Ask the Lawyer by: Daniel Gwinn A. Gwinn, Esq.
This week’s question: CHALLENGING RESTRICTIVE ‘NO PETS’ POLICIES
QUESTION: I live in a condominium complex that has a “No Pets” policy. I was fine with that when I bought my unit, but now my adult daughter needs to move in with me. My daughter is in therapy for emotional issues that surfaced after she was threatened and physically injured during an armed robbery at her place of employment. Her therapy includes a relationship with Shadow, a 114 pound mixed-breed dog. I can’t afford to move, my daughter needs a place to live, and Shadow goes with my daughter everywhere. What can I do?
ANSWER: You should request an accommodation for your daughter from the condominium Association and seek an exception to the “No Pets” policy. Federal law under the Fair Housing Amendments Act states that it is unlawful to refuse to make reasonable accommodations in rules or policies when such accommodations may be necessary to allow a person with disabilities equal opportunity to use and enjoy a dwelling.
A party requesting an accommodation to housing rules must establish she is a qualified person with a disability. Because your daughter’s psychological and emotion issues limit her ability to care for herself and to have trusting relationships with others, your daughter is a qualified individual with a disability.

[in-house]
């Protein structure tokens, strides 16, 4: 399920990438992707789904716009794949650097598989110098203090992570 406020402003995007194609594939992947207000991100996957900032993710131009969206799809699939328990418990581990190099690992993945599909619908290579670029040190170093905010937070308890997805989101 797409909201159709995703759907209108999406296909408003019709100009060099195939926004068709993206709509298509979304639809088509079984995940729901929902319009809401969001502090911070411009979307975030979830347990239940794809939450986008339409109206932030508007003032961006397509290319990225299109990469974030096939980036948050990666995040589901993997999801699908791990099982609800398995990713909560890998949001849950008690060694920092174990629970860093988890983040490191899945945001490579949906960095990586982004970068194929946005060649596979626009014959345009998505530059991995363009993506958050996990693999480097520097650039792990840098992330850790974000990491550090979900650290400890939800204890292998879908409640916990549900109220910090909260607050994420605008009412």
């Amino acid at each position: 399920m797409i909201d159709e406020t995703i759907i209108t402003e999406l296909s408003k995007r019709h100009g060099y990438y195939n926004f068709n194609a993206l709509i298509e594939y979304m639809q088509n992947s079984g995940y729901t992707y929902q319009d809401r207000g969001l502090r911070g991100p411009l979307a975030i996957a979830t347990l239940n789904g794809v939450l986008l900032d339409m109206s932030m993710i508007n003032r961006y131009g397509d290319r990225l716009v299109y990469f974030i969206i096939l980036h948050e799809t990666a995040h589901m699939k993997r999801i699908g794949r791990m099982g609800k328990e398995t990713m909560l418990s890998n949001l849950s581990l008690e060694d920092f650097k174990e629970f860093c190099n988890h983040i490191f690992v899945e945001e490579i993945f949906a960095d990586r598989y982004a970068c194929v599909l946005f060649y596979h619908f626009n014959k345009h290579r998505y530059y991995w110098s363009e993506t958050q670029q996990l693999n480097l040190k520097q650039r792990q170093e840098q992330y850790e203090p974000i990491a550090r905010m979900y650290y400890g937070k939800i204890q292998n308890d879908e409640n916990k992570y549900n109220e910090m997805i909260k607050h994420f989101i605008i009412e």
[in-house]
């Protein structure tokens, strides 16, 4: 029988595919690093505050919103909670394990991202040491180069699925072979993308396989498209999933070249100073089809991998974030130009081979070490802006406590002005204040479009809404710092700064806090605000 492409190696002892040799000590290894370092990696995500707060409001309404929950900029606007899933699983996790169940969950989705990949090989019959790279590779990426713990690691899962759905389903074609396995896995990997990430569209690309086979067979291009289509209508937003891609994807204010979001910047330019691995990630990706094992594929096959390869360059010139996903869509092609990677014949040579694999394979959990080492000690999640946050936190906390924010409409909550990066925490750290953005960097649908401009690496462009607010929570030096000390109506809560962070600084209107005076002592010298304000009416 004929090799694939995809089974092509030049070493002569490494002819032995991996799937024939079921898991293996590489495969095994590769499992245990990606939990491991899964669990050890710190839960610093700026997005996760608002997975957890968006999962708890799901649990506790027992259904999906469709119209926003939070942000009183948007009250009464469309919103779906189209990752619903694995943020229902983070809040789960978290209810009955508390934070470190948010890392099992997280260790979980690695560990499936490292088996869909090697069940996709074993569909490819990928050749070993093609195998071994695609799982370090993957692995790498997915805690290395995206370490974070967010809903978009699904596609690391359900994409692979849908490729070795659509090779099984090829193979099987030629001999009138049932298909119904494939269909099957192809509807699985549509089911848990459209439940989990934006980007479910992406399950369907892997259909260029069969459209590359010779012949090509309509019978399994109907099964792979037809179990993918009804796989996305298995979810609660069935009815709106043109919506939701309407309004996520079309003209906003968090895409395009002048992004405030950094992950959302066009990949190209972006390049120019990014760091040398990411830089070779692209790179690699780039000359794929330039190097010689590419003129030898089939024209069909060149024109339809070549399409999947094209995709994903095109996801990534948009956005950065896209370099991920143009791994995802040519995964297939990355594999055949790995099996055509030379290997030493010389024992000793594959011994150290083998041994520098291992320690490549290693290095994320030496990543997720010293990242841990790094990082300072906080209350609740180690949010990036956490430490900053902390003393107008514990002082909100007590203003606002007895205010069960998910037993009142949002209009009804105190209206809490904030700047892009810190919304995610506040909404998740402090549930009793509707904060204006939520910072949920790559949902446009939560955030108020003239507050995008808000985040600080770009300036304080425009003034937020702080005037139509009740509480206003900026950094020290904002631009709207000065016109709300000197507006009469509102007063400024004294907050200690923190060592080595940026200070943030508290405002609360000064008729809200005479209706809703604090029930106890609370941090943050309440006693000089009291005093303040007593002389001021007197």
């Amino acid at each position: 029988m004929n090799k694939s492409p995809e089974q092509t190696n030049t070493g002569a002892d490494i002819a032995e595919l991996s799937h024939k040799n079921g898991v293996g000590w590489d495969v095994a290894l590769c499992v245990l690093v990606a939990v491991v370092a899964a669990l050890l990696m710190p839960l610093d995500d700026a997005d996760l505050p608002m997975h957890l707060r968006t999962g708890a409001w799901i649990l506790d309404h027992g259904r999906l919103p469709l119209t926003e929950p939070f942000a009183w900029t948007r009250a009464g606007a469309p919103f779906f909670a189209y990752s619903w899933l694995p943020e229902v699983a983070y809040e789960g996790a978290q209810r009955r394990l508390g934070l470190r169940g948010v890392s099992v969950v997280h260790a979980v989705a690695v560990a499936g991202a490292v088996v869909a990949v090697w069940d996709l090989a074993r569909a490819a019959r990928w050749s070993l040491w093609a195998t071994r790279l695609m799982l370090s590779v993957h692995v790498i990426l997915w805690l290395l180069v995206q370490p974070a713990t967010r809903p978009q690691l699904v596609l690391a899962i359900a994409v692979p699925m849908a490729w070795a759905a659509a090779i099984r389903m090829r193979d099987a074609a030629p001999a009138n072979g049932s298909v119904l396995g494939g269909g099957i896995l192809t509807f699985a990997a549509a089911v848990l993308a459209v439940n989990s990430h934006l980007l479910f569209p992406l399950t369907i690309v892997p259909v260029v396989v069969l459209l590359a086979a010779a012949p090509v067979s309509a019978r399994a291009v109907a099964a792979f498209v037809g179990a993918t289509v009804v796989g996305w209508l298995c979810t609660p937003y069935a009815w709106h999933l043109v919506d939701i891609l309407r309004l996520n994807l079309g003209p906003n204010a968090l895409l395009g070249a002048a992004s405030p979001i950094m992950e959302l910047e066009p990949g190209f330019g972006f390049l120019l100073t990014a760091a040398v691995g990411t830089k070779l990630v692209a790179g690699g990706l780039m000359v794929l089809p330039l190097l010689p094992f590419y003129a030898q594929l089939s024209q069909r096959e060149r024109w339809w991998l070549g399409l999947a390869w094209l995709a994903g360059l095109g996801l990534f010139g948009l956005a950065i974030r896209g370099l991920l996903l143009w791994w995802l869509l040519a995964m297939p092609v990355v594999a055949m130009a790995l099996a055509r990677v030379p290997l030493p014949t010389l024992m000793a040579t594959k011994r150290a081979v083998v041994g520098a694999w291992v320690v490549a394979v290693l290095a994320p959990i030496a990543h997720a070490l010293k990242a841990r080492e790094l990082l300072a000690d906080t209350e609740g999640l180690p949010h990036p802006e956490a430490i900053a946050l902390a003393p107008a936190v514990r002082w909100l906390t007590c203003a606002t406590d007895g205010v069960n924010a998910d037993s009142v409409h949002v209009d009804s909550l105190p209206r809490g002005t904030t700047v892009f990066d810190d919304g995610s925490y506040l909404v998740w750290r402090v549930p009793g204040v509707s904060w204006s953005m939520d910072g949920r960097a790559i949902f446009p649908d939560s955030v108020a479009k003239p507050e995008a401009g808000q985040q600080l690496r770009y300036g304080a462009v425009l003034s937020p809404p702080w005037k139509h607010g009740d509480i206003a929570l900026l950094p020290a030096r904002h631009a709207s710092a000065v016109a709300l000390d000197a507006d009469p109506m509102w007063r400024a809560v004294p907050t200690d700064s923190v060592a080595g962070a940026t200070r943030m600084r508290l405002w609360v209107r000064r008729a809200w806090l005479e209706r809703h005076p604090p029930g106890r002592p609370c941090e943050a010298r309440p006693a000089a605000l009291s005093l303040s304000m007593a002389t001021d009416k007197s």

The accommodation requested must be reasonable and necessary to afford the person with a disability equal opportunity to use and enjoy a dwelling. A request on behalf of your daughter for an exception to the “No Pets” rule should state that your daughter’s mental issues are alleviated, at least in part, by Shadow’s presence. Where rules and policies have the a disparate impact on equal opportunity for persons with disabilities, those rules and policies must be relaxed to level an unbalanced playing field.
Your request on behalf of your daughter is reasonable because it rebalances the playing field and does not impose a direct threat to the health, safety, or welfare of others living in your condominium complex. The accommodation you seek on behalf of your daughter is necessary to allow her to live with you in the dwelling of her choice.
A blanket “No Pets,” rule violates the Fair Housing Amendments Act when it denies persons with disabilities who rely on companion animals equal opportunity to live in the dwelling of their choice. Disability statutes are liberally construed, and require a different interpretation of strict and uniform enforcement of rules like “No Pets” because persons with disabilities are different and have different needs. Courts have invalidated “No Pets” policies where their strict enforcement would deny equal opportunity in housing. If your Association denies your request for a reasonable accommodation on behalf of your daughter, you should retain a lawyer with experience in civil rights law to assist you in obtaining a fair remedy.
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